Review Summary: ehhhhh....0 of 1 thought this review was well written
Recently over the past couple of years, it seems to me that the constant combination of different modern radio rock bands seems to be a common theme. I’ve come across countless bands that just seem to use different traits of mainstream rock groups and create all of that crap into something that they think will attract many fans of the genre, only to find out that not a lot of people will really get into them. We As Humans aren’t particularly a “newer” band per say since their first album was released in 2006, but even so, their latest album sets a perfect example of what I’m talking about
: different bands put together into one gigantic, uncreative, and unoriginal, 10-piece record that tries so hard into getting into the professional world. And let me tell you, it’s not really worth putting your money into.
Now being brutally honest here, the songs aren’t the problem, but the sound. What we have here is a combination of Breaking Benjamin, Three Days Grace, Skillet, Flyleaf, Red, Thousand Foot Krutch, Nine Lashes, possibly a hint of Demon Hunter, Ashes Remains, even Nickelback. The list just goes on and on. Need I say more? The vocalist, Justin Cordle, himself sounds almost exactly like Adam Grontier (Three Days Grace) practically to a point where it’s almost as if Grontier decided to become a Christian and create another band. Justin is a good singer, but it really does sound like he’s impersonating Adam. The other instruments aren’t ground-breaking either. They just show that the rest of the band members aren’t incredibly talented for the most part. It's just that you've heard it before over and over again and it doesn't get to you. The guitars have the familiar feeling that most rock bands have, the bass is barely audible, and the drums won't get your attention anytime soon. The album also tries to get your attention in another way by adding in guest artists: John Cooper (Skillet) and Lacey Strum (Flyleaf). Both of whom are from bands that not many people care about too much, so that attempt completely fails to reach its agenda. The guest singers are just there for the sake of being there, and it does nothing at all.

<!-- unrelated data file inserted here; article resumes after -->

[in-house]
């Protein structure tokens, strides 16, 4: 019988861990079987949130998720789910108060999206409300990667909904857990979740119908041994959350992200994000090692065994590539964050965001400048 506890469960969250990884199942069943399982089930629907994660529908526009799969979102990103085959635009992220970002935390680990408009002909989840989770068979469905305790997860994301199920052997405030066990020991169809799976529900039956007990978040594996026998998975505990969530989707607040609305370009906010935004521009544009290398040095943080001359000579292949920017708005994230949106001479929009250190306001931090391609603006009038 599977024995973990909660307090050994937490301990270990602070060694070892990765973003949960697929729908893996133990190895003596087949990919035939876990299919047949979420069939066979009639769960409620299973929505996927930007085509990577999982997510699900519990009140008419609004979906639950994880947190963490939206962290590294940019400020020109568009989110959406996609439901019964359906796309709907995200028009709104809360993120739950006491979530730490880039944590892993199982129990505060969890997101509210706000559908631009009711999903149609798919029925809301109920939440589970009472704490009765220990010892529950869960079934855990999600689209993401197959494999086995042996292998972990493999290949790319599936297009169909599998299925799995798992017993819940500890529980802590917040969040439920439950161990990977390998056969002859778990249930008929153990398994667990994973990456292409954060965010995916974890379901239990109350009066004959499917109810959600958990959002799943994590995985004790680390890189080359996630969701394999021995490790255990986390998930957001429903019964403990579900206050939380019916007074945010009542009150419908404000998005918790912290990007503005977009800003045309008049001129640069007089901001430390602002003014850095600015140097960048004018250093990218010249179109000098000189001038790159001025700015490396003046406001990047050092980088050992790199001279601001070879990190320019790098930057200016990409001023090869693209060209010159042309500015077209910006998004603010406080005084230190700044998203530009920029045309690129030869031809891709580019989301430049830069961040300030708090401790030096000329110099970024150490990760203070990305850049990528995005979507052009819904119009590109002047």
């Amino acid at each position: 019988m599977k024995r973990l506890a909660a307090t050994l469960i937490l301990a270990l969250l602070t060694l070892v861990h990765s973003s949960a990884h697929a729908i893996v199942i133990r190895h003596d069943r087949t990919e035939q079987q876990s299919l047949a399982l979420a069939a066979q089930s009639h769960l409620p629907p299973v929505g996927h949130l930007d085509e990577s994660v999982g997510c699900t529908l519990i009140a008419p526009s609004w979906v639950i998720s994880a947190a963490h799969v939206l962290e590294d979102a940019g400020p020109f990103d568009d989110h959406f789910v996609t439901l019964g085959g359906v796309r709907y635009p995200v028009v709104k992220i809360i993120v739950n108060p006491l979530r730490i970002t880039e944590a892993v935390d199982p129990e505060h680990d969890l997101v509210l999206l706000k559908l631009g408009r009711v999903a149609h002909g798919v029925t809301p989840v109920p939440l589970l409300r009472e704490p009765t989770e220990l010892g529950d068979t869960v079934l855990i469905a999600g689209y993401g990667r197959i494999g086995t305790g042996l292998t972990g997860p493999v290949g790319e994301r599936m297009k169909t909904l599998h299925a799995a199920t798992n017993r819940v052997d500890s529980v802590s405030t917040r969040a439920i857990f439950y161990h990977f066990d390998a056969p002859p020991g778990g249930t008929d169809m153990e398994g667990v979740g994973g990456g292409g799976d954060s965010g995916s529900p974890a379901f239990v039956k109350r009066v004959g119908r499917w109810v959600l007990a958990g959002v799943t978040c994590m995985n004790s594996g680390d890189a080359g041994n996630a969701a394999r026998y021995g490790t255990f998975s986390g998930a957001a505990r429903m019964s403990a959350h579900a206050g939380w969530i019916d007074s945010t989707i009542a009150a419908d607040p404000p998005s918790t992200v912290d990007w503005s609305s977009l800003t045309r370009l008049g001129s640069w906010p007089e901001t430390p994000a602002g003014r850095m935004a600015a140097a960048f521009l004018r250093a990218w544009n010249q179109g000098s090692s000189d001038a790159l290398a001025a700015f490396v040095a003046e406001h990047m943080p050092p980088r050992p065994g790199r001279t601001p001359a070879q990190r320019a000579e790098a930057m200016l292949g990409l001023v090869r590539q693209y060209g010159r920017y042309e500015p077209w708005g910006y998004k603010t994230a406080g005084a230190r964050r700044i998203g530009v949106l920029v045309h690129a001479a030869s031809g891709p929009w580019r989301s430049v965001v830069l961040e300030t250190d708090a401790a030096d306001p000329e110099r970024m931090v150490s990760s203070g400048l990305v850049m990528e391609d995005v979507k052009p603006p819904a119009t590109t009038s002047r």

However, like I mentioned before, the songs themselves aren’t really a problem for the most part. In fact, I like some of the songs. The first track “Strike Back” is probably the best track in the whole album, but at the same time, it’s probably the most repetitive as well. That whole line, being repeated god knows how many times, “We Strike Back” will probably end up getting stuck in your head for days on end, but even so, it’s not a bad song. It does have a good chorus and the music itself is played well. “Dead Man” shows TDG influence but again, it’s not bad, thanks to its catchy chorus. And while John Cooper’s singing doesn’t really do anything to the song “Zombie,” the lyrics of the song are actually well written, making it another stand out track. If there were any songs to condemn on this album, it would be “We Fall Apart” simply because it’s the album’s only ballad. What’s the problem with that exactly? Well it’s the “try to be original but really isn’t” type of songs. Almost every mainstream rock album has its ballad that sounds exactly the same thing every time. Virtually every other song is either forgettable, or I would just end up repeating myself talking about them.
So overall, We As Humans is just another “listen to it once, you’ve listened to them all” type of album. While they aren’t really the Nickelback of Christian rock, they just don’t show anything new. Their “debut” album is just the same thing over again, and while some of the songs are good, the familiar sound weighs the album down heavily. It’s Three Days Grace, Breaking Benjamin, Skillet, Flyleaf-whatever influence is easily recognizable and it will just make you say, “Yeah, I know what’s going to happen.” It’s predictable, generic, and unoriginal. If We As Humans actually do end up getting into the mainstream world, the likely hood of them staying is very slim since many people are most likely going to forget them. If you simply like plain rock music you might be interested in We As Humans, but if you’re tired of listening to the same thing over and over again, then don’t bother, because you’ll simply waste your time.